OBJECTIVES: Healthcare professionals are expected to firmly ground their practice in sound evidence. That implies that they know and use evidence-based medicine (EBM). In this study, our aim was to know how often health professionals actually made use of EBM in their daily practice.
DESIGN: A questionnaire survey of healthcare professionals.
PARTICIPANTS: Healthcare professionals who attended six university postgraduate courses. 226 answered the questionnaire (144 physicians, 64 nurses and 24 pharmacists; response rate 63.3%).
SETTING: 56.5% of respondents worked in hospitals (mostly non-teaching), 25.0% in nursing homes and 10.2% in primary care. All participants were French-speaking and lived in France or Switzerland.
MEASURES: Declared degree of knowledge and use of EBM, use of EBM-related information sources.
RESULTS: Overall, 14.2% of respondents declared to use EBM regularly in their daily practice and 15.6% declared to use EBM only occasionally. The remaining respondents declared they: knew about EBM but did not use it (33.1%), had just heard about EBM (31.9%) or did not know what EBM is (4.0%). Concerning the use of EBM-related information sources, 83.4% declared to use at least monthly (or more often) clinical guidelines, 47.1% PubMed, 21.3% the Cochrane Library and 6.4% other medical databases.Fewer pharmacists (12%) declared to use EBM in their practice than nurses (22%) or doctors (36%). No difference appeared when analysed by gender, work setting or years after graduation. The most frequent obstacles perceived for the practice of EBM were: lack of general knowledge about EBM, lack of skills for critical appraisal and lack of time.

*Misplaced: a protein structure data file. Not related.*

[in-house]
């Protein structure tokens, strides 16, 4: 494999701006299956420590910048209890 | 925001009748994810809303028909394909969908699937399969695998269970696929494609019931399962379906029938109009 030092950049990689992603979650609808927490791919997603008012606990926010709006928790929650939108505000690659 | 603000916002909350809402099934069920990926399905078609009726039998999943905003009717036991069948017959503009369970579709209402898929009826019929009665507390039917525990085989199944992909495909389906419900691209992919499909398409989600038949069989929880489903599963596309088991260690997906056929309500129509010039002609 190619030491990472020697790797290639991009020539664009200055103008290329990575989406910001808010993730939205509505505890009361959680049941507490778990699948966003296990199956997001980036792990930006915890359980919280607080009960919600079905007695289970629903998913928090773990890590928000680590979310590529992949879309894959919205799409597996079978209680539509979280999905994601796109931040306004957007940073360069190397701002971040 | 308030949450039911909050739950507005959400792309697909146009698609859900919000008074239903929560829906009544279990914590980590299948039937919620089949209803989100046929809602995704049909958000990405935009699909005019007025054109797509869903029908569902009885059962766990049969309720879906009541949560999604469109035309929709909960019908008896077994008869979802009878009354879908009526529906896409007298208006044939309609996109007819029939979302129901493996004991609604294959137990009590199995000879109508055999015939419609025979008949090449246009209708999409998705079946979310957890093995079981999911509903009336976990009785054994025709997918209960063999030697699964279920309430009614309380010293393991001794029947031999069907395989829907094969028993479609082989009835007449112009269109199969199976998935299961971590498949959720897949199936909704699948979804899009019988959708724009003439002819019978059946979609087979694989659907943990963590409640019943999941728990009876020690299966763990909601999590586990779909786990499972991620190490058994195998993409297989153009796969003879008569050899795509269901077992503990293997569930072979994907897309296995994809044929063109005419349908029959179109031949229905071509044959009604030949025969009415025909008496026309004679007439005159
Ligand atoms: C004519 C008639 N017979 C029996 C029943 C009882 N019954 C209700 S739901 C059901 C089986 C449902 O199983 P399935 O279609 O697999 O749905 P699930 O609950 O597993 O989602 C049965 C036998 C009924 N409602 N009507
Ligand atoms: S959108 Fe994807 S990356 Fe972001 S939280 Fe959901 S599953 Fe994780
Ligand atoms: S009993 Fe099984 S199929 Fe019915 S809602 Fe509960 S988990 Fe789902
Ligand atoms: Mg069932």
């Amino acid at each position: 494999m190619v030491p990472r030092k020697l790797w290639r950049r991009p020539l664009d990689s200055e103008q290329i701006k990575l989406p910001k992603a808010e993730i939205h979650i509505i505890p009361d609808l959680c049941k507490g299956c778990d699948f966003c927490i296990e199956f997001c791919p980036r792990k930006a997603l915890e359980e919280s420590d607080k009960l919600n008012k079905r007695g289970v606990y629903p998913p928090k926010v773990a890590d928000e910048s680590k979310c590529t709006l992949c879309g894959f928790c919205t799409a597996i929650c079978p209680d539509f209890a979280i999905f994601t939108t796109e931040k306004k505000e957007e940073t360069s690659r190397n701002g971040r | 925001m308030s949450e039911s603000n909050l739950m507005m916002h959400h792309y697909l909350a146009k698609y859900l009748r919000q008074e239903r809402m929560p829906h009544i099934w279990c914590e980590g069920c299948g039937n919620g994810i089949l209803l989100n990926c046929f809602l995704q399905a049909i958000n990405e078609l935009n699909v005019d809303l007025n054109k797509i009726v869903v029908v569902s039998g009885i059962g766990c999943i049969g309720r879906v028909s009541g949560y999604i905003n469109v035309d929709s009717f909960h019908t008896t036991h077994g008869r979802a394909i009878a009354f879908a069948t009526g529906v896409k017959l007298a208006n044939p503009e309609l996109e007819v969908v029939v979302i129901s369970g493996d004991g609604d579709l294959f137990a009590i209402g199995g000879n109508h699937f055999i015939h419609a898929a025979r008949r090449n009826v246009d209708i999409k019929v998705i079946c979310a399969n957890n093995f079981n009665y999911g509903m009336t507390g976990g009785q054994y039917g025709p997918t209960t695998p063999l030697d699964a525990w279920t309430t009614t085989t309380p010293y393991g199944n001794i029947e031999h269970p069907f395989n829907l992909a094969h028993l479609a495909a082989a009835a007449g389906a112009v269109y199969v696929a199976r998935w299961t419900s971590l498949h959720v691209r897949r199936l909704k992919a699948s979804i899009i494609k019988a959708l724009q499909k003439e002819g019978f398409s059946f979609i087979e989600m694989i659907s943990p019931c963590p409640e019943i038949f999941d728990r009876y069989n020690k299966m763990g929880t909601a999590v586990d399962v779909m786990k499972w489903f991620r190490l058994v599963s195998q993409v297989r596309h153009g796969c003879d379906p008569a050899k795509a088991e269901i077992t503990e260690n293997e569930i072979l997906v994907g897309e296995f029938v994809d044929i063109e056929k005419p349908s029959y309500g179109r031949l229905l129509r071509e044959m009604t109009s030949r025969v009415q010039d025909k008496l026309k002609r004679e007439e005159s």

CONCLUSIONS: Only a minority of health professionals-with differences between physicians, nurses and pharmacists-declare to regularly use EBM in their professional practice. A larger proportion appears to be interested in EBM but seems to be deterred by their lack of knowledge, skills and personal time.